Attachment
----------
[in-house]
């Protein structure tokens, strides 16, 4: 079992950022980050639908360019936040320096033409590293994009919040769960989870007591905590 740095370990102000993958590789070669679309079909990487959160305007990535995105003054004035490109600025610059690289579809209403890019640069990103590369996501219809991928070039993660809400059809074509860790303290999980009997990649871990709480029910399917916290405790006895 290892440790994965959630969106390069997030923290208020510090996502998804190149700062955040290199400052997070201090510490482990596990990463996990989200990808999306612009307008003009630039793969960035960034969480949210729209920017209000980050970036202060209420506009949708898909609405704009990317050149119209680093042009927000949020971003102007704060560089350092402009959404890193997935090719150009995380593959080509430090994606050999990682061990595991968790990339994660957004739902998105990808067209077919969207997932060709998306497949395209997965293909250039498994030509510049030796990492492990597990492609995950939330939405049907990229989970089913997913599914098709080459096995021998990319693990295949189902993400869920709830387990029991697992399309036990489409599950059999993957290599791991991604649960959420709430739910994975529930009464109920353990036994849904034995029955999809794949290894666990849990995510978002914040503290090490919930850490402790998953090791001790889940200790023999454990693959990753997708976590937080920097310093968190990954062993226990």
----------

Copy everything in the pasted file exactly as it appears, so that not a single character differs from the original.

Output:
[in-house]
């Protein structure tokens, strides 16, 4: 079992950022980050639908360019936040320096033409590293994009919040769960989870007591905590 740095370990102000993958590789070669679309079909990487959160305007990535995105003054004035490109600025610059690289579809209403890019640069990103590369996501219809991928070039993660809400059809074509860790303290999980009997990649871990709480029910399917916290405790006895 290892440790994965959630969106390069997030923290208020510090996502998804190149700062955040290199400052997070201090510490482990596990990463996990989200990808999306612009307008003009630039793969960035960034969480949210729209920017209000980050970036202060209420506009949708898909609405704009990317050149119209680093042009927000949020971003102007704060560089350092402009959404890193997935090719150009995380593959080509430090994606050999990682061990595991968790990339994660957004739902998105990808067209077919969207997932060709998306497949395209997965293909250039498994030509510049030796990492492990597990492609995950939330939405049907990229989970089913997913599914098709080459096995021998990319693990295949189902993400869920709830387990029991697992399309036990489409599950059999993957290599791991991604649960959420709430739910994975529930009464109920353990036994849904034995029955999809794949290894666990849990995510978002914040503290090490919930850490402790998953090791001790889940200790023999454990693959990753997708976590937080920097310093968190990954062993226990």